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Archive for Sunday, April 29, 1990

TOPS KU SYMPHONY BILL

April 29, 1990

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Samuel Jones wrote "Let Us Now Praise Famous Men" not to praise famous men, but to praise the great women and men who often go unsung in American life.

At least that's how he interprets a verse from the Biblical Apocrypha in which the phrase appears and the book by that title written about sharecroppers by James Agee and photographed by Walker Evans.

"Later in the Bible verse, it praises those people who no one knows, who everyone has forgotten," said Jones, who will guest conduct the Kansas University Symphony Orchestra at 3:30 p.m. today in Hoch Auditorium. ``Their names had been blotted out. I think it was those people that Agee intended to praise, those people we seem to forget."

Jones will conduct "Famous Men" during the concert. The bill also includes the prelude to "Die Meistersinger von Nurnburg" by Wagner and Dvorak's Symphony No. 8 in G major, played under the baton of KU assistant professor Jorge Perez-Gomez.

JONES ORIGINALLY wrote "Famous Men" for the Shennandoah Valley Bicentennial Committee; it was first presented in 1972. The piece works in traditional folk and church melodies in the tradition of Aaron Copland, Jones said. In the 1800s, the Shennandoah Valley was a center for rural church music.

Although European romantic composers incorporated the folk music of their times in their compositions, American composers came late to their own tradition, Jones said. Not until early 20th-century composer Charles Ives, who went unnoticed for years after he began writing, and Copland and George Gershwin did American jazz or folk music invade concert halls.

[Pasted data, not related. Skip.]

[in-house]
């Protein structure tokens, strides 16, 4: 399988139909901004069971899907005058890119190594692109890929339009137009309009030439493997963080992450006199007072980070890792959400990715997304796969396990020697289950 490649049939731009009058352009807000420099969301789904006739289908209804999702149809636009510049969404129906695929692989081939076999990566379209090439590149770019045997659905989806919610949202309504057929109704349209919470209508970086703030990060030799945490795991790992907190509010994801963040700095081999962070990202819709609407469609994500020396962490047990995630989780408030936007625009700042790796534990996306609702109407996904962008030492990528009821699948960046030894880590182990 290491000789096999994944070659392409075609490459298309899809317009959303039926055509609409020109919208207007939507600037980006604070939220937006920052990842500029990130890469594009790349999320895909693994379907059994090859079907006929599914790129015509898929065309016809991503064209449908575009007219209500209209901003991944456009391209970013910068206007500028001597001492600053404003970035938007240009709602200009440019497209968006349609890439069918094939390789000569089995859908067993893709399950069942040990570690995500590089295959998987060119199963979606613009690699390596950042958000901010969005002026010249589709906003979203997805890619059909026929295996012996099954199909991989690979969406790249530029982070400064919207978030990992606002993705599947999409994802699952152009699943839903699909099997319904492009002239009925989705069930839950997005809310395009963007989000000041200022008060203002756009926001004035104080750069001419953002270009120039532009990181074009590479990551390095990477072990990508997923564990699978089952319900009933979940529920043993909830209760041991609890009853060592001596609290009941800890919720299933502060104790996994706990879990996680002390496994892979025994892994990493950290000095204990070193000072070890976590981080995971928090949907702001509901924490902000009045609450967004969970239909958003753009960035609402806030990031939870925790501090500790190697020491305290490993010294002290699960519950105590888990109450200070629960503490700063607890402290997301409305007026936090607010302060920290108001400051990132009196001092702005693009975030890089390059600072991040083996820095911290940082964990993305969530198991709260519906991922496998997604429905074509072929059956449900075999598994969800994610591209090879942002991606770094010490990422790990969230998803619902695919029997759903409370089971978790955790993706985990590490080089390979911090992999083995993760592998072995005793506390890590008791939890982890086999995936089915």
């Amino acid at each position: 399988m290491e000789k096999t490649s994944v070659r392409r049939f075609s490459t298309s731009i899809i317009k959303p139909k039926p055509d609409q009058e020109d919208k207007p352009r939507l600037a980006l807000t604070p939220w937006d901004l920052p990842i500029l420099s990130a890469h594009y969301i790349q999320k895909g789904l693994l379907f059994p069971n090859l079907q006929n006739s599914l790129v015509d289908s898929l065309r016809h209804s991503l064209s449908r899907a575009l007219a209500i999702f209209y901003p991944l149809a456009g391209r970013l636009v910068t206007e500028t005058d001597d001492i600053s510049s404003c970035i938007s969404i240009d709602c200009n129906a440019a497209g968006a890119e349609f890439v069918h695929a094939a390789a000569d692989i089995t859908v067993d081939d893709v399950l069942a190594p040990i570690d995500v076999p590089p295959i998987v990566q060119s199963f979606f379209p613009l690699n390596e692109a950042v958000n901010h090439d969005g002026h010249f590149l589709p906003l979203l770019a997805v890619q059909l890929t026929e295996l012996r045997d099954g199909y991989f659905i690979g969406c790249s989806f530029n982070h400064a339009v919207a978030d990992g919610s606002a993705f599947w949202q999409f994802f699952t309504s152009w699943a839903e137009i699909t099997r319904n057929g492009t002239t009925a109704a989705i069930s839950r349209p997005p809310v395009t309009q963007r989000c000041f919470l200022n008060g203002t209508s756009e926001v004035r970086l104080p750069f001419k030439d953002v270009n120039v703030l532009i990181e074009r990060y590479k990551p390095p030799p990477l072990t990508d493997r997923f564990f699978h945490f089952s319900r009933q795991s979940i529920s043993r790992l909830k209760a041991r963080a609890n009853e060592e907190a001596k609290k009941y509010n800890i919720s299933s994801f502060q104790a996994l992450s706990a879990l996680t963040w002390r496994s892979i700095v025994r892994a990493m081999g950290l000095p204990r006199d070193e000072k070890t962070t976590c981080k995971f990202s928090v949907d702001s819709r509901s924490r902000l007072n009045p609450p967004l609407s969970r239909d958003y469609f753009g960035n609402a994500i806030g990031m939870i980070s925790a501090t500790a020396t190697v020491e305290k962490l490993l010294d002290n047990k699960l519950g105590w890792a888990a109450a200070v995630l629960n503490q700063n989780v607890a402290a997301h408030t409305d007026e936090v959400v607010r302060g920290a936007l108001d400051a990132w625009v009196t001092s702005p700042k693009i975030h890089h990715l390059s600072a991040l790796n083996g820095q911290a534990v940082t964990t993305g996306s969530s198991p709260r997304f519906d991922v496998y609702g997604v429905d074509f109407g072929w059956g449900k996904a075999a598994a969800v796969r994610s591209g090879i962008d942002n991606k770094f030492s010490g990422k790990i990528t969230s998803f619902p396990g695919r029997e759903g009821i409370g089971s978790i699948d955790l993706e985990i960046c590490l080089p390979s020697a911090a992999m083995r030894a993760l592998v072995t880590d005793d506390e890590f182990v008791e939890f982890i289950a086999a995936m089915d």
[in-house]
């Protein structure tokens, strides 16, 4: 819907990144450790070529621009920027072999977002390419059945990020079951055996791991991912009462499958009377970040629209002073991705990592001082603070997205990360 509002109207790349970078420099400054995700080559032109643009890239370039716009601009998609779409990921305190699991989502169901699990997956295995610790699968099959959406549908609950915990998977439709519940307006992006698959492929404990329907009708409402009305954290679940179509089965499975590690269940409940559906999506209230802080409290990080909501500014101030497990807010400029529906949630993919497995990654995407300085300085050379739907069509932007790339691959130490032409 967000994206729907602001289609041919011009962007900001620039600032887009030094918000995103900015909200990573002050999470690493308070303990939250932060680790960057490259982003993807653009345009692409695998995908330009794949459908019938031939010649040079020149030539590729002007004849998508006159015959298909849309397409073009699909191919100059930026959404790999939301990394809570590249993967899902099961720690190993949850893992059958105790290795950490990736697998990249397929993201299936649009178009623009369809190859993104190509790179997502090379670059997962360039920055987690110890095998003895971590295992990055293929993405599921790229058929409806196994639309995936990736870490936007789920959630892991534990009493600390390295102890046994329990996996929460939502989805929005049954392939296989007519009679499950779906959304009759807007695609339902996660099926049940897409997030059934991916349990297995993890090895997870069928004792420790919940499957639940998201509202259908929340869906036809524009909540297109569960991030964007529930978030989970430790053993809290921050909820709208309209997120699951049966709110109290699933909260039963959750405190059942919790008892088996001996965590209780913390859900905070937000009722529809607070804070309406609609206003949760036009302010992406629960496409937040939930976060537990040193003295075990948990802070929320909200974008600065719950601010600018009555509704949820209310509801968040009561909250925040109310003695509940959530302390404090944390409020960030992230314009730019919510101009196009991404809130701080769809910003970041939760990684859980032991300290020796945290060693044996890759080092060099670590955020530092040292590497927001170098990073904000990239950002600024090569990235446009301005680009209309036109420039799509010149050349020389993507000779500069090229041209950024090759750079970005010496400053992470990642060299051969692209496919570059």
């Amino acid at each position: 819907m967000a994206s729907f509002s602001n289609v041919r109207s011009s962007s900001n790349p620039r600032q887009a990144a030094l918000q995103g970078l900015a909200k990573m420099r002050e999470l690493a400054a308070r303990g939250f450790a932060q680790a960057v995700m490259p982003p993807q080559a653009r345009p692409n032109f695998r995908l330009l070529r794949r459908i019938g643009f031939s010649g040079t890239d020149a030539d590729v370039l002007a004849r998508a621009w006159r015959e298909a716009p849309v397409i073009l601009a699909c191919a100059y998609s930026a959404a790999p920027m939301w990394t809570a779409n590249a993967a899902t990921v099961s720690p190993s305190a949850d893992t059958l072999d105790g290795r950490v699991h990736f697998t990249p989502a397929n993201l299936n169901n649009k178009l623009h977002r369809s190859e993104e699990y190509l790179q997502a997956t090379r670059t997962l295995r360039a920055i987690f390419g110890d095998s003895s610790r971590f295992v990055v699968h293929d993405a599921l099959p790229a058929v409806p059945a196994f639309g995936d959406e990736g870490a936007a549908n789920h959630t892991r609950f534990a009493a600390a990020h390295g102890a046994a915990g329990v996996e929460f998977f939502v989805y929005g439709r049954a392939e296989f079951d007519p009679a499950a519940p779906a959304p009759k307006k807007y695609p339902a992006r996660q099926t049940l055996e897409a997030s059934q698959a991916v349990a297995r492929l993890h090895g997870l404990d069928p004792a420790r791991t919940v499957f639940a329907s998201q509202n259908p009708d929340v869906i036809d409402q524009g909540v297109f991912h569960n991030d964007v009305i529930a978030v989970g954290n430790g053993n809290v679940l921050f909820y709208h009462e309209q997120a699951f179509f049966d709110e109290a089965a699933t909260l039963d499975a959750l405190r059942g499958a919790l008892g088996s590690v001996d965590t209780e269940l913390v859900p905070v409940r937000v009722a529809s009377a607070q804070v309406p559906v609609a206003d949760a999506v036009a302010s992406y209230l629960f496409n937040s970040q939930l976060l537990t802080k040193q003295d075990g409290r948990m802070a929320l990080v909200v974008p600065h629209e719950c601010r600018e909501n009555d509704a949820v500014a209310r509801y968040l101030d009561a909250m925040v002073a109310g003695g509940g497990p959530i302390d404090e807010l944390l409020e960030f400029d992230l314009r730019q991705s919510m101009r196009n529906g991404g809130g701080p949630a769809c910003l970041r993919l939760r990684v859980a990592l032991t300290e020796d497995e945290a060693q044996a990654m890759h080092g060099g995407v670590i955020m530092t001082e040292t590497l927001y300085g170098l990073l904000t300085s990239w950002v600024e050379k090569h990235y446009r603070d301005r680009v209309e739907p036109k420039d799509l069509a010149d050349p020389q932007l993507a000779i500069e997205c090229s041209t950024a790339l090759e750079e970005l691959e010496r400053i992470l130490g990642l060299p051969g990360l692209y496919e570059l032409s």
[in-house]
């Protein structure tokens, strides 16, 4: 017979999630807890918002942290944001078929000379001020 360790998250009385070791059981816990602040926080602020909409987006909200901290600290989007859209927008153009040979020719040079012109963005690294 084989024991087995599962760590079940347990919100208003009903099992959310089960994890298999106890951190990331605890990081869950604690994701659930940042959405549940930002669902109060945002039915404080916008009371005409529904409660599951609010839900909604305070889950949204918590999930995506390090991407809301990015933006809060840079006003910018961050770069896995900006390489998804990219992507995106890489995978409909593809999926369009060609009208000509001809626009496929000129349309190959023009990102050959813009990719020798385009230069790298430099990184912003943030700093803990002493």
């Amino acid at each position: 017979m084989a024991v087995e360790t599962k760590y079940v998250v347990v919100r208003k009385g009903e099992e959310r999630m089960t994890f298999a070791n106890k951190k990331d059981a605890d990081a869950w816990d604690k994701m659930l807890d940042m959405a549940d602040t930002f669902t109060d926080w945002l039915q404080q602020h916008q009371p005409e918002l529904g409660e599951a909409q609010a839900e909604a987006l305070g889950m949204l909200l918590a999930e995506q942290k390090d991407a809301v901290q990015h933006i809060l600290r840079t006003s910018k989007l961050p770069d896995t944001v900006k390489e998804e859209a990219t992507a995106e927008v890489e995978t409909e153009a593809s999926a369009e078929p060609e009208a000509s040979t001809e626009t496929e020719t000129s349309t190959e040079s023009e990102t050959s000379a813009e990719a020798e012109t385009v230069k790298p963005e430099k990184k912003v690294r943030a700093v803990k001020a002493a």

"Some early American composers did some work with Indian music, and Henry Gilbert included Negro spirituals in some of his work," he said. "But really, we were late in using American folk music in our own. We really don't get that until Ives, although no one knew it when he was writing, and then Copland."

"FAMOUS MEN" operates in a classical mode, the composer said.

"My piece, overall, employs bitonality," he said. "In some passages, one part of the orchestra plays in one key, and one plays in another. But basically, it's a tonal composition in a somewhat conservative style."

Jones, who earned degrees from Millsaps College and the Eastman School of Music, has conducted numerous orchestras and was one of the original faculty members at the Shepherd School of Music at Rice University in Houston, where he still teaches.

He first began composing music as a child during school and piano lessons; when he was in high school the band played some of his marches. But it wasn't until college that he decided to pursue music seriously.

"I didn't know what I wanted to do until it dawned on me that you could make a living doing these things." he said.

He finds he can handle both conducting his own works and letting others play them.

"I enjoy both very much," he said. "I do a great deal of conducting with both my own work and other peoples', and I enjoy shaping how my pieces play. But as for other people conducting my works, I have to enjoy it. You've got to let go if your music is to live on after you."

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